Christians living with depression

Depression is a major health issue for us and there are no easy solutions. I have learnt a little of loving and praying in the midst of a Christian community living in the resurrection hope of Christ.

Seeing in the dark by Barney Zwartz reflects on the resources Christians can bring to their struggle with serious depression.

Should believers have a better chance of coping with serious depression than  those without faith? According to a Christian psychologist, yes they should,  because religion is about hope  and depression involves the absence of  hope.

Although religious belief is not necessarily any defence against becoming  depressed, it may provide extra resources in overcoming the problem, according  to Christian psychologist Ed Welch. . . .

Welch quotes American Psychologist as saying recently that the failure  of hope was at the crux of our modern predicament. ‘‘We need to grasp the  implications of this conclusion: medication by itself can’t supply hope; trying  to think positively won’t do it either; nor  will shock treatment. These  treatments don’t actually help us understand why we should have hope.’’

Welch suggests believers benefit from a sure morality and a sense of purpose.  He agrees that secularists can certainly live principled and moral lives, ‘‘but  it’s less likely that a person will have a clear moral vector or a sense of  purpose if they are committed to atheism’’, he says.

He argues that if we include depression in the wider category of personal  suffering, then the Bible has much to offer. In particular, it offers hope in  the midst of suffering, plus (ideally) a community of care.

Read more, Seeing in the dark.

The importance of community for well-being is noted in Sally’s personal and profound reflections, here, and in the second of two research projects I commented on in, Marriage + religion = Social capital.

The value of a community of care is central to Christians’ discipleship and hence their well-being. Jesus invited people to come and follow him and while following him they participated as a member his community and learned of him and his way of life for the world. May the Holy Spirit heal, empower and sustain us.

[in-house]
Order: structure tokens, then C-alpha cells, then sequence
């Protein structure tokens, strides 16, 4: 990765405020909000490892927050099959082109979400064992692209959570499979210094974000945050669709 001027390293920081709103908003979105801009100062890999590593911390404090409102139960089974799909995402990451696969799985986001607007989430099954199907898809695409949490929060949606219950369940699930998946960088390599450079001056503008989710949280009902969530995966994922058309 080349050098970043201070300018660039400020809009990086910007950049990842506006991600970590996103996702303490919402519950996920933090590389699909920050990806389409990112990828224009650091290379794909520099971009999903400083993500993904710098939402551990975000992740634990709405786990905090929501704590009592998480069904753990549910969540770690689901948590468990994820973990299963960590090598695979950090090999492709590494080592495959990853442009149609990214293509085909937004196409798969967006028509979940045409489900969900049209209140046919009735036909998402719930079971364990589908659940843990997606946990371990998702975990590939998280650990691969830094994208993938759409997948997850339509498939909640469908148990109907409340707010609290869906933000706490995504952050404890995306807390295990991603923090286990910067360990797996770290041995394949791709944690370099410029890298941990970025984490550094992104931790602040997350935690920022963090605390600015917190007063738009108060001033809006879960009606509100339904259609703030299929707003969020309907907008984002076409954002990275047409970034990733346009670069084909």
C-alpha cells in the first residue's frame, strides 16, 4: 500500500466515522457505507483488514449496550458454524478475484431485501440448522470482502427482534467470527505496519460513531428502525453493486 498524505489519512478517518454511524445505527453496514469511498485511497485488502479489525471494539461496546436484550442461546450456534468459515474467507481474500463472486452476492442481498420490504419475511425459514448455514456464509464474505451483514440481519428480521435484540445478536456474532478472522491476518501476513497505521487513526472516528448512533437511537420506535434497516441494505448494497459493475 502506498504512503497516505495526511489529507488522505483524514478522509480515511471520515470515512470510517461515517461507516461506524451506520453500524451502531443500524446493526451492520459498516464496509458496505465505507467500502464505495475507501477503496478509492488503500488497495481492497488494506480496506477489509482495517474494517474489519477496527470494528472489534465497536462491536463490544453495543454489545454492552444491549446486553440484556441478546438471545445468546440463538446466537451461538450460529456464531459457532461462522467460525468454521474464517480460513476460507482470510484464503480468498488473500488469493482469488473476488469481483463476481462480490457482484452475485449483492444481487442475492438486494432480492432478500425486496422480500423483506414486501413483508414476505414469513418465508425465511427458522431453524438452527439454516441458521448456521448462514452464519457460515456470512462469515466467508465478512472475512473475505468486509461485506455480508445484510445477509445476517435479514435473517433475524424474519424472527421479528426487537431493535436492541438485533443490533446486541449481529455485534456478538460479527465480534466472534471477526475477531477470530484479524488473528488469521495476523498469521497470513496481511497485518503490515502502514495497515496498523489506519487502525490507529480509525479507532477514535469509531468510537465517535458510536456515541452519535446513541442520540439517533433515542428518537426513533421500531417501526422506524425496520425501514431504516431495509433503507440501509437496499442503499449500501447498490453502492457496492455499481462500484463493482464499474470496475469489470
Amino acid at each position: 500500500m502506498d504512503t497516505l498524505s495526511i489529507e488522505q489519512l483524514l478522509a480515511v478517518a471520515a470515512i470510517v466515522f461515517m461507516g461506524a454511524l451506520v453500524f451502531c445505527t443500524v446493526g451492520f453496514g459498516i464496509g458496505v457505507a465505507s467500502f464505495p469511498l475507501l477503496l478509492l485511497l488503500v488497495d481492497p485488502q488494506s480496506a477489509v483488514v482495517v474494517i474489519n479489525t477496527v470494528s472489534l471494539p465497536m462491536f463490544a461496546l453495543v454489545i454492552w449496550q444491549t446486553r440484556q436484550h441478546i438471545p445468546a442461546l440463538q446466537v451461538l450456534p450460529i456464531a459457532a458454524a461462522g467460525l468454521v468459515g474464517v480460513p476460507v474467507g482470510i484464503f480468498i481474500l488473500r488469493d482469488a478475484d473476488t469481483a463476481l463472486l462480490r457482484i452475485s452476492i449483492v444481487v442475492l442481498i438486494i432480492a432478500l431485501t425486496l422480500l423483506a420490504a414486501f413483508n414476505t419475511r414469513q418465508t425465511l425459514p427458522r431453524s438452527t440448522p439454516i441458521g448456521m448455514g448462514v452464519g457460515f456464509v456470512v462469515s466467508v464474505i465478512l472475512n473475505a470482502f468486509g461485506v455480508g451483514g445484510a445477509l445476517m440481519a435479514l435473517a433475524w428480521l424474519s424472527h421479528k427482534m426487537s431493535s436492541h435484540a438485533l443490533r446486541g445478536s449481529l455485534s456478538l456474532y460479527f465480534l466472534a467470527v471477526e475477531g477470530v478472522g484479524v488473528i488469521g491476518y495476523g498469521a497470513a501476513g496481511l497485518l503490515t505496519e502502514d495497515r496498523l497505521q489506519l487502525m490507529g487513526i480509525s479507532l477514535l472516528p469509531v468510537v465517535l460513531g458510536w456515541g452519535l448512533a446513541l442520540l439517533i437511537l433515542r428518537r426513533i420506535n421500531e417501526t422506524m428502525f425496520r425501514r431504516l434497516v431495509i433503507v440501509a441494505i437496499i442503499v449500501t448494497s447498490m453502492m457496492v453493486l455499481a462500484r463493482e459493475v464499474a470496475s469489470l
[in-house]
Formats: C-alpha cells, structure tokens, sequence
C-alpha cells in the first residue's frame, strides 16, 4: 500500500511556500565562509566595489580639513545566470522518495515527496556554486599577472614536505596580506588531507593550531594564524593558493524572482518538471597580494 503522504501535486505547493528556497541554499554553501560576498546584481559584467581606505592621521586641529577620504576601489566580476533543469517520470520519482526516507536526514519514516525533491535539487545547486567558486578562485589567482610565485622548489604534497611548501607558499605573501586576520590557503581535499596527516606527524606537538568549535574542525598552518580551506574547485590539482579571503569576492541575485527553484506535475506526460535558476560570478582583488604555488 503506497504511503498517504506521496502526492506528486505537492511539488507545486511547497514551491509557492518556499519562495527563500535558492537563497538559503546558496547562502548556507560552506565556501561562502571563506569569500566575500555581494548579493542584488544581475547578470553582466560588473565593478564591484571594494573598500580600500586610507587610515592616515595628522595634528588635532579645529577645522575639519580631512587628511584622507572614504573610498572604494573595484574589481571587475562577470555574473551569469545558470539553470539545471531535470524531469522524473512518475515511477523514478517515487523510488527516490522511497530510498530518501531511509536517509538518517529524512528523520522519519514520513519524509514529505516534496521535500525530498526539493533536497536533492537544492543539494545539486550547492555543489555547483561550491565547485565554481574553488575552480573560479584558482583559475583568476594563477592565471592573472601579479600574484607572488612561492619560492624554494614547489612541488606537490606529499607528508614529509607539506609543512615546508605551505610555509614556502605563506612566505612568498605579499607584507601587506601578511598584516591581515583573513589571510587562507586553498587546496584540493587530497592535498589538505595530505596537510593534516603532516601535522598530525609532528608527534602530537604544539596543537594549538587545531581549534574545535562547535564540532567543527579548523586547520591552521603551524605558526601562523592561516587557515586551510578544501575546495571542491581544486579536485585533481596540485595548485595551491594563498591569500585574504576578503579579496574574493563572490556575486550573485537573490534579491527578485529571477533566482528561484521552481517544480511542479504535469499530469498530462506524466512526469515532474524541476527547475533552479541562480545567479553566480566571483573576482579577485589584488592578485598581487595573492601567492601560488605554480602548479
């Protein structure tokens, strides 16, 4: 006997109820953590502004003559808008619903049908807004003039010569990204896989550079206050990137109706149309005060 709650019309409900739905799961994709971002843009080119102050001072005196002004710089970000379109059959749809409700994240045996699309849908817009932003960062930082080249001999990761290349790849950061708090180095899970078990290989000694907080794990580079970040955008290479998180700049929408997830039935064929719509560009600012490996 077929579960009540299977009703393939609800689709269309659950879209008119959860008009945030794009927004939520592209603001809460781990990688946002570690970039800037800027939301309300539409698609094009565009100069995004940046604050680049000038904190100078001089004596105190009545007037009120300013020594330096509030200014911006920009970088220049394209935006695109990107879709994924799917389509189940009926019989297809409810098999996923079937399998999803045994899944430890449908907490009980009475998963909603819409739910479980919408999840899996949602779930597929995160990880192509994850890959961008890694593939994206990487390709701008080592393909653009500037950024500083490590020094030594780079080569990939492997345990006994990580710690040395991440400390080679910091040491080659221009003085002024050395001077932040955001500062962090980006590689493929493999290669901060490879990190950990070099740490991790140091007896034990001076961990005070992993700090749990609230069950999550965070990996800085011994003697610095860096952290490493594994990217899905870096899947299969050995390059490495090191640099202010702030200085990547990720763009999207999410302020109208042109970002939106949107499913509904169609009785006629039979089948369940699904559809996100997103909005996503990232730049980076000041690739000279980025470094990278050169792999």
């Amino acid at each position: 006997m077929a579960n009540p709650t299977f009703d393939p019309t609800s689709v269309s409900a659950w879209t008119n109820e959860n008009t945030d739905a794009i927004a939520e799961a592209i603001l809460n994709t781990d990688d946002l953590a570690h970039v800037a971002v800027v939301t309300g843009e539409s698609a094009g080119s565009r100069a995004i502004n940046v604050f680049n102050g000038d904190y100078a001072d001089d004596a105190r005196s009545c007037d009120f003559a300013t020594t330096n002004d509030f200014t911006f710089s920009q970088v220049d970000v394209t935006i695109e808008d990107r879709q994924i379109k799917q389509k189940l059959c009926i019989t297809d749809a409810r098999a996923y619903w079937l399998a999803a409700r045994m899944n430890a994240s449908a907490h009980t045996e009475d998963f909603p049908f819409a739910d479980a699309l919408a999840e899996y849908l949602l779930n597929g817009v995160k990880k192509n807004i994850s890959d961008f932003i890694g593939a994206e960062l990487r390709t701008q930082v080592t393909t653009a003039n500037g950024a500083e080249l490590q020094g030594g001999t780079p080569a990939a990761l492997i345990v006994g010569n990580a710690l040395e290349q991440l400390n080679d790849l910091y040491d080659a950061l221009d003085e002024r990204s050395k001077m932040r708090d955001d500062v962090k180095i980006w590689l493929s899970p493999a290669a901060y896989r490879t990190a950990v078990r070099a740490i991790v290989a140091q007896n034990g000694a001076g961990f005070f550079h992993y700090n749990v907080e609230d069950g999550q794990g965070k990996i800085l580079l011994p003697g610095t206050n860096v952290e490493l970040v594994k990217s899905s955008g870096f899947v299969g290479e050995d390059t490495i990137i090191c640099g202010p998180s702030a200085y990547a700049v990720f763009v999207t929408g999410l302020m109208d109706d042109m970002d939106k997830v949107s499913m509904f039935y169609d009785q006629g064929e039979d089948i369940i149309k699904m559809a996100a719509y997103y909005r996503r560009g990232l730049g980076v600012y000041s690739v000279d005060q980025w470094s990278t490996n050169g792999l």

Christians living with depression — 5 Comments

  1. Thank you, John.

    Having hope in Jesus did not give me immunity from clinical depression. But throughout my recovery it has definitely been my foundation. Jesus is my goal, not wellness. In my darkest time He led me to understand the truth that *nothing* can separate me from Him [Romans 8:38-39]. That He is all I need. These words can sound trite. But I do, in my heart, now know what they mean. And for that reason, I am grateful for the lessons of depression.

  2. Hi Sally,

    Your personal testimony of walking through the darkness of depression with Jesus, family and community is an encouragement to many of us.

    At staff devotions this week we shared 1 Thessalonians 3:5-13, especially verses 7 and 12, and your testimony was significant for our prayerful reflection and praxis.

    Thank you from us 🙂

  3. There is nothing new under the sun. All this talk by people like Welch of our “modern predicament” is plagiarism (even if those spouting it are too ignorant to realise that, hence can be forgiven). TS Eliot spent most of his poetical life saying the same thing, and that’s a while ago. And at least his work is enjoyable to read, which is a lot more than one can say for most current “learned” papers. Unless I read him wrong, Augustine (the African one) went on at great length in the same vein. And that’s a bit of a while ago too. Claims that medication can’t solve the problem are erroneous. There’s a new tablet which is infallible – ask your friend Alan Gijsbers, who now uses it in his clinic.

  4. Dear Peter,
    “While the sentiments of the tablet are fine, there are more refined ways of setting emotional boundaries on our work and on the way our care for difficult patients can get us down.”
    Advice from the learned Professor Gijsbers.

  5. While distancing myself a little from Peter Paisley’s drug prescription, his general point, that ‘depression’ is not a new phenomenon is very valid. Psalm 88 in the Old Testament expresses depressive symptoms very movingly. John of the Cross describes the dark night of the soul and William Cowper (of ‘God moves in a mysterious way’ fame) also suffered depression (you can tell from the sort hymns/poems he wrote).

    I often wonder about the resilience of people who suffered deaths in childbirth, plague, wars, famine etc. they too must have had to cope with grief and loss. Maybe the ‘new’ phenomenon is the myth that somehow we feel it shouldn’t be like that – ie a loss of acceptance of the difficulties that life can bring.

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